Also, it's that time of year again. If you find my posts (here or on social media) in any way helpful, please consider donating to my Movember efforts (this year I'm trying to channel my inner Simon from The Walking Dead as that seems apropos)

Saturday, October 29, 2022

Saturday Stories: The Subvariants and Racial Inequity

Steven Novella, in Science Based Medicine, on the coming subvariants

Marina Del Rios, Nathan T. Chomilo and Neil A. Lewis, Jr., in STAT, on the racial inequities of our COVID response.

Saturday, October 22, 2022

Saturday Stories: Death Eaters And Unfollowed Advice

Gregg Gonsalves, in The Nation, with his call to rescue public health from the death eaters of neutrality. 

Ezekiel J. Emanuel, David Michaels, Rick Bright and Michael T. Osterholm, in the New York Times, on the unheeded advice they provided President Biden as members of his COVID advisory board regarding the pandemic. 

Saturday, October 15, 2022

Saturday Stories: I Want My Far-UV, Japan, And Long COVID Doc Testimony

Chris Baraniuk, in the Atlantic, on the promise that are far-UV lamps for this and all future pandemics and airborne pathogens. They can't come fast enough.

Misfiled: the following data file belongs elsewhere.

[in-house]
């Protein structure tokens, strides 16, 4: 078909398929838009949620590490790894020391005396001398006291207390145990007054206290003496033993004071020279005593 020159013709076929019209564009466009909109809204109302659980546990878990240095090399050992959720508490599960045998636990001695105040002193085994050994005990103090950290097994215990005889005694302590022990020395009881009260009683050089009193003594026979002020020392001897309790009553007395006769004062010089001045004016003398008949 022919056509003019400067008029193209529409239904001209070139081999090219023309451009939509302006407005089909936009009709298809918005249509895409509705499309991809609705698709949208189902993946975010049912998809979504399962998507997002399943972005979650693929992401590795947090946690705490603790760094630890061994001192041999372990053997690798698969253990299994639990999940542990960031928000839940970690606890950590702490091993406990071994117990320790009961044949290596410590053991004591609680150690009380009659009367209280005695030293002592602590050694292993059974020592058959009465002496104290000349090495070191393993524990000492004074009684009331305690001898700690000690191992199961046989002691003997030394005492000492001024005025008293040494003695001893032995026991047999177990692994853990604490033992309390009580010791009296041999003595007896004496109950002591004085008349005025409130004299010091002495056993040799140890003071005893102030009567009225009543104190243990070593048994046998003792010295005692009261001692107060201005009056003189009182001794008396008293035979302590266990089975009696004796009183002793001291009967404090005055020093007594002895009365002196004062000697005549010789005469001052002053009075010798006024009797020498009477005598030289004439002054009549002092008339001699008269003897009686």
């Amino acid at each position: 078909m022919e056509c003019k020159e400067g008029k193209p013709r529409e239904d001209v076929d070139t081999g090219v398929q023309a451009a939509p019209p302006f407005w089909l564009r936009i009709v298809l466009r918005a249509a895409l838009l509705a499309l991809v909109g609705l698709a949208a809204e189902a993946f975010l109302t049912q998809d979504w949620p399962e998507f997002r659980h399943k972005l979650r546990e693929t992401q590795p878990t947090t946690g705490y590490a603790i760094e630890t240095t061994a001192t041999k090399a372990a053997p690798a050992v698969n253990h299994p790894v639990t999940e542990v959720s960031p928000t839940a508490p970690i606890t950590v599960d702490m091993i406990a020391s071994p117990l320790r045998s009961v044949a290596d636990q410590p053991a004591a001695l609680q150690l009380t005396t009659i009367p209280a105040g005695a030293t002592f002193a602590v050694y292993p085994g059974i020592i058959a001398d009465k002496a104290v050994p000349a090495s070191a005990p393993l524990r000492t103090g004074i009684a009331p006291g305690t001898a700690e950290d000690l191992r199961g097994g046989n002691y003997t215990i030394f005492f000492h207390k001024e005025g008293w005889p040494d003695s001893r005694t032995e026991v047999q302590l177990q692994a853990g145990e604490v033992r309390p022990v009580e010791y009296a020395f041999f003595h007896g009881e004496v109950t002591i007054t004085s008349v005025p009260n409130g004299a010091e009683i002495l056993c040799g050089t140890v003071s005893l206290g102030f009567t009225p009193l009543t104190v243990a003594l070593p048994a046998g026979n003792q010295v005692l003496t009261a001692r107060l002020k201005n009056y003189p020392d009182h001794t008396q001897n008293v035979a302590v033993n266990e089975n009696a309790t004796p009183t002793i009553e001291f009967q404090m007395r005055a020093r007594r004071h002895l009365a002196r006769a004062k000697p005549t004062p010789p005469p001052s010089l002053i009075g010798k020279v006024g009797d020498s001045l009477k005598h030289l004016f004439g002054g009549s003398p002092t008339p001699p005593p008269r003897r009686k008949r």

Saturday, October 08, 2022

Saturday, October 01, 2022

Saturday Stories: Clean Air, History Repeating, and Joe Lunn

Nina Notman, in Chemistry World, on whether we can clean our indoor air.

Ed Yong, in The Atlantic, with a must read piece on how our failure on COVID means this is all certain to happen again. Ed reported on Twitter that he'll be taking a 6 month hiatus. His voice will be dearly missed.

Saturday, September 24, 2022

Saturday, September 17, 2022

Saturday Stories: Brain Fog, Dingbats, and Failures

Ed Yong, in The Atlantic, with a tremendous piece on COVID brain fog.

Jonathan Jarry, in McGill's Office for Science and Society, explores Eric Feigl-Ding's monetized alarmism.

Saturday, September 10, 2022

Saturday, September 03, 2022

Friday, August 26, 2022

Saturday Story: The Doctors Who Have Declared The Pandemic Over, Over And Over Again, And Meeting People Where They Are

March 11th, 2021

Jonathan Howard, in Science Based Medicine, on doctors who have declared the pandemic over, over and over again (and there are many more of these of course including here in my home town)

Saturday, August 13, 2022

Saturday Stories: Long COVID Numbers, MonkeyPox, And How One School Managed To Avoid COVID Entirely

Gideon M-K, in Medium, explores the numbers surrounding Long COVID.

Kai Kupferschmidt, in The New York Times, on fighting Monkeypox without homophobia.

Abrome, a small school in Texas whose viral Twitter thread was reprinted in the Tasmanian Times, on how their school has avoided COVID from the get-go.

Saturday, August 06, 2022

Saturday, July 23, 2022

Saturday, July 16, 2022

Saturday Stories: Variant Proof Vaccines, Whose Breath Are You Breathing, and BA.5